“A man is rich in direct proportion to the number of things he can afford to leave alone.”
Spring started with a stutter. It warmed up in February to almost eighty degrees, but then March came back with a vengeance. I felt sorry for several of the trees and plants which were beginning to waken in February, only to be frozen again a week later.
I completely understood how some people can begin to empathize with the environment around them when they are out on their own, but for me, I was still surrounded by people to an extent. My experiment was not just to live close the edge of life, but also to still be able to live among others. One’s choice of lifestyle should not necessitate complete reclusion from the world. I was hoping to create a new way of living where people of lesser means could still be a vital and compatible part of society as a whole.
I rode into town on Christmas and paid my tribute to the community in church with the Chowning’s. It is always an interesting experience for me to attend a church meeting. I smiled to myself as most of the virtues touted as high merit in their savior were the same as the one’s I was practicing in my own life. I had turned my back on the material world and sought a higher spiritual understanding. I sought a sense of shared community and was always willing to help neighbors just as they were willing to help me. I had never thought of my experiment in a religious sense before, but after all metaphysics is just one branch of philosophy and Thoreau began this experiment centuries before as a philosophical test, so it should have come to no surprise to me that metaphysics would fall into my realm of experience out here.
The one thing I commented about on the way back that brought a great deal of laughter from my neighbor’s was that despite all of the ornate beauty of the church, it was a surprisingly uncomfortable place to sit in.
On New Year’s Day several of my friends from my former life came to visit with me, or as they said, to see if I was still alive. I gave them a tour of the area and showed them some of my unique innovations for survival. Some of them were not thrilled by the sparse accommodations, especially the women. Using the bathroom in the woods is a novel if somewhat off putting idea to most people in the civilized world. Our ancestor’s practiced this for thousands of years, but apparently after less than one hundred years the idea had grown repugnant.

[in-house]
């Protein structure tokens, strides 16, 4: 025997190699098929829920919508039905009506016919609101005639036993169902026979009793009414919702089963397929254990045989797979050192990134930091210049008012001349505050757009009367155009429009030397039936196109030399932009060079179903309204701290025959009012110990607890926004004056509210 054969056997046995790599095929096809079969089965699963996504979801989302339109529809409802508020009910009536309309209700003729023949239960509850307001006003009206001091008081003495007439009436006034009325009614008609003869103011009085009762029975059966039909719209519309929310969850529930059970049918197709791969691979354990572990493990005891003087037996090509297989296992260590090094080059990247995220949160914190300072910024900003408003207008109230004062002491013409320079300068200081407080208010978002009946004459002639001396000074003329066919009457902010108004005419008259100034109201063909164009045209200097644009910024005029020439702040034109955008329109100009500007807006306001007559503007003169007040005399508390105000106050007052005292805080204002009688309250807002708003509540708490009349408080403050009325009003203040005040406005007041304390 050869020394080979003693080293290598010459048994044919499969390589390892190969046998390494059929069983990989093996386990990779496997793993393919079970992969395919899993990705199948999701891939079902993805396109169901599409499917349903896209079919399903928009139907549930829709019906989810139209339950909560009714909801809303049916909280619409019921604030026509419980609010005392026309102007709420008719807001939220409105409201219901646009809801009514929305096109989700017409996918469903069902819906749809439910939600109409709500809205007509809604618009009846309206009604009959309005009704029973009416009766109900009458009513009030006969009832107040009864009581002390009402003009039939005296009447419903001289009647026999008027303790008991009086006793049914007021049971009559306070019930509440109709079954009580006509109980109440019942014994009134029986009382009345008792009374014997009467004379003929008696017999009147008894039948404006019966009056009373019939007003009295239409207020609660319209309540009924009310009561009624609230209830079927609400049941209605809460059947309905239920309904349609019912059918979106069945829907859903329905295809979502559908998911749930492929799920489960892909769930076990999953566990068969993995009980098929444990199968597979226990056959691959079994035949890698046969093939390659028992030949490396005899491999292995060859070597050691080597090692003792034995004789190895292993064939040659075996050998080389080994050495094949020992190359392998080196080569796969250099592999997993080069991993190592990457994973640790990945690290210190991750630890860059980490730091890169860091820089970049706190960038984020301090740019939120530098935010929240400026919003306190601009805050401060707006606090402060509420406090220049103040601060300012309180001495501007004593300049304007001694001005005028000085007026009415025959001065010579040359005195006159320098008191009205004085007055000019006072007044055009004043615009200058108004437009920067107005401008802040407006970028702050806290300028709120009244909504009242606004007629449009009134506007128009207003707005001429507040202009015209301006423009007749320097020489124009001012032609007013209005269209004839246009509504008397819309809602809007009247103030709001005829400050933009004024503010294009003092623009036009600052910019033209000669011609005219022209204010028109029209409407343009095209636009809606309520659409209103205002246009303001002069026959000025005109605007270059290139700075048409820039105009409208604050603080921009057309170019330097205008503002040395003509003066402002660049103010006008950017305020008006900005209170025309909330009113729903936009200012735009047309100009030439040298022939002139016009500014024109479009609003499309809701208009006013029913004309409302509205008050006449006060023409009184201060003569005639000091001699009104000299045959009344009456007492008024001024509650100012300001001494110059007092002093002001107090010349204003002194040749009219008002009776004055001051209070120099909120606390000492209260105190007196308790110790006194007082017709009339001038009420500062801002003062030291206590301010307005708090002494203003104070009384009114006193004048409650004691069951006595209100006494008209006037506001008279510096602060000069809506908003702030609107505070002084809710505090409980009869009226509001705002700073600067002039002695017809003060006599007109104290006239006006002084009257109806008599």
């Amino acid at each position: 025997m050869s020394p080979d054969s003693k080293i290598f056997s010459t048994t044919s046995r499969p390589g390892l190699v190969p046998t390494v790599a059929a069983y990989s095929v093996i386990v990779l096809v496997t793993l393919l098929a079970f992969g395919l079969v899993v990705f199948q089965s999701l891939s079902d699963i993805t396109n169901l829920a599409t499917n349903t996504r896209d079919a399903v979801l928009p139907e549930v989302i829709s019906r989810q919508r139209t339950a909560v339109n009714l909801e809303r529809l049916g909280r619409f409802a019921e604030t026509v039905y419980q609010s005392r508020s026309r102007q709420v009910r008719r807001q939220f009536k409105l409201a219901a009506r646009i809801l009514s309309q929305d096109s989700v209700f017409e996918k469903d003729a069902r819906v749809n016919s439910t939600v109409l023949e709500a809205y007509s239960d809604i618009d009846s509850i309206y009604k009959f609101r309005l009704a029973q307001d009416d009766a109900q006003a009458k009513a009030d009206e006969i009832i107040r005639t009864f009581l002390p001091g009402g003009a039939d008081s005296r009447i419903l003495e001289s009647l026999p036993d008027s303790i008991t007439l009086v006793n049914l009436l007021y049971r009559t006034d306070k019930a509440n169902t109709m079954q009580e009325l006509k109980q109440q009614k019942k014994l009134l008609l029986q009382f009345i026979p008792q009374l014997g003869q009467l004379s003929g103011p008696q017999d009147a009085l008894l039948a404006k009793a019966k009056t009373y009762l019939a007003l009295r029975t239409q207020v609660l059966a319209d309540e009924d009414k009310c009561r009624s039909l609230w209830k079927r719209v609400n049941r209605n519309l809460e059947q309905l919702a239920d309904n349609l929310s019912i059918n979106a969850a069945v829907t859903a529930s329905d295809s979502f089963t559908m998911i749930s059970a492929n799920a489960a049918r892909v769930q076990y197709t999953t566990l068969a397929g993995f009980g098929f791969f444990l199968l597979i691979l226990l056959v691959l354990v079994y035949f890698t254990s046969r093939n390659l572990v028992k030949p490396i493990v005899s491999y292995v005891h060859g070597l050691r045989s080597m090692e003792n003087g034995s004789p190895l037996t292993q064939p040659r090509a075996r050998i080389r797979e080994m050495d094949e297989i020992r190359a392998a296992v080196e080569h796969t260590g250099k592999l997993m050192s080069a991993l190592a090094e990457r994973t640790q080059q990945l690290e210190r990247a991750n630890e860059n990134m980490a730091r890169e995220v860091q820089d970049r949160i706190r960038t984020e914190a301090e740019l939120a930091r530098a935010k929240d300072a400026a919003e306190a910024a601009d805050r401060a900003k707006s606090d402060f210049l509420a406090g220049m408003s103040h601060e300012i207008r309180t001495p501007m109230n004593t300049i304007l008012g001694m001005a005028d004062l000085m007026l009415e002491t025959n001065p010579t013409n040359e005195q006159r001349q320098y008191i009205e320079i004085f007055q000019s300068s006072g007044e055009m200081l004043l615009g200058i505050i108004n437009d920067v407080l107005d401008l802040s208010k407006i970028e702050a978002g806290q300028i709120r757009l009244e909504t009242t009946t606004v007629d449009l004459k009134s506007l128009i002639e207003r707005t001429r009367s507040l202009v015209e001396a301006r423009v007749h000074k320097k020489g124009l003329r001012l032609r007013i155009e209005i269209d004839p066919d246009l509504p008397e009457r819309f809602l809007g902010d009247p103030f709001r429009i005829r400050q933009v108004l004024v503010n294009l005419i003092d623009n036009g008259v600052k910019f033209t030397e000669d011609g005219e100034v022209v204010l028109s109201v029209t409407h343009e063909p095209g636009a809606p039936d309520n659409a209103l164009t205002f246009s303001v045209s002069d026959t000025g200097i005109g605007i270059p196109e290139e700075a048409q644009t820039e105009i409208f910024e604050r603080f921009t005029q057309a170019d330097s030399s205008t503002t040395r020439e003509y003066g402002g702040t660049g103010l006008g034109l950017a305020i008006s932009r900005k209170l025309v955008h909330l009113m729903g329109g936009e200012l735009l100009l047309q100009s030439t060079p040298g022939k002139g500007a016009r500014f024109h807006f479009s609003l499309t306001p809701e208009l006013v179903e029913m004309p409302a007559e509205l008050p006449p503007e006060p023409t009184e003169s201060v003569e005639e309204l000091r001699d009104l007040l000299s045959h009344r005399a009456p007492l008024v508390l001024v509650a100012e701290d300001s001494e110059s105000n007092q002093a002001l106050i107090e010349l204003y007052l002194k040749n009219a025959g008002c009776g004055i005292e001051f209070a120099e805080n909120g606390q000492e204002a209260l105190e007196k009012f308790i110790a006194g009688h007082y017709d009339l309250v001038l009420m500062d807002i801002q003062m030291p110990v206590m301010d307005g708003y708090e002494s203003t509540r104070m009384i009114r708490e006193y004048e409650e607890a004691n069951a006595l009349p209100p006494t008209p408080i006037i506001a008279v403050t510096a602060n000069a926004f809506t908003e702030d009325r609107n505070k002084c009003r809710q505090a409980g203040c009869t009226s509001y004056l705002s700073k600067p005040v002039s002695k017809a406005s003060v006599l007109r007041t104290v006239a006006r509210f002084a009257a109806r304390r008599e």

We built a large bon fire and opened several cases of beer and they shared all the news of the world in far off places and people that none of us had ever met, and I told them of my own experiences here and about the harvest and all the goings on with the neighbors. I noticed then, that my world view had changed dramatically in the time I had spent out here. I was not bombarded with images from around the world; I did not see the nightly killing spree that comprises the evening news. My whole world had shrunk and I didn’t even know many of the people that they were telling me about. I had lost touch with the world at large, and I really didn’t seem to miss it.
They told me the news about all of their jobs and new houses or the seemingly infinite meetings and conquests in their social lives. I must admit that I had spent some time this winter trying to imagine how a woman would fit into this life style, much less a family. When a man chooses to endure the hardships of nature, society will look the other way, but when he inflicts them upon his children, they will undoubtedly intervene. I could imagine social services coming out here to “check” on the welfare of the children. This way of life would not be acceptable to the government for the rising of a family, even though once again, it has been done this way for thousands of years.
It made me pause and think about how the quality of life in our world is now so clearly defined by how many material objects one possesses. This is the basis of class warfare and the envy of the rich and powerful, it is this which is the root of misery in the ghettos. If people in lower economic classes ever looked at the world and were free to produce the things they needed from their own hands, then they would realize that they are freer than the richest man in the world.
Our whole societal system is designed to impress upon us the importance of possessions rather than the quality of life, the same quality of life these convenience items are supposed to provide. We have been led to believe that consumption is greater than creation.
One other thing I noticed out here was the slowing down of time. The days seemed longer without the hassles of getting up and commuting to work every day. It also allowed my mind to think about and conceive of ideas and solutions undisturbed from outside influences. I was not being constantly bombarded with a stimulus that distracts me from my thoughts. I felt, for the first time in a long time, truly content.
- The Island of Wye ? (excursionsintoimagination.wordpress.com)
- Notes on the Craft (Part 7) (excursionsintoimagination.wordpress.com)
- Hitch And Sully: Is Religion Fossilized Philosophy? (dish.andrewsullivan.com)
- Fifteen Fragments of Wisdom in Life (ispocklogic.wordpress.com)
- Civil Disobedience (whatmyminddoes.wordpress.com)
- Embodied Philosophy: Petite Reflections on a Philosophy Informed by the Incarnation (bktheologian.wordpress.com)
- Happy Birthday, Henry David Thoreau! (bluemountain.com)
- What is philosophy? (ancientbumblebee.com)
- Butchering Philosophy (schizosophy.com)
- This I Believe: Life-Changing Literature (kidstardustliteraryblog.wordpress.com)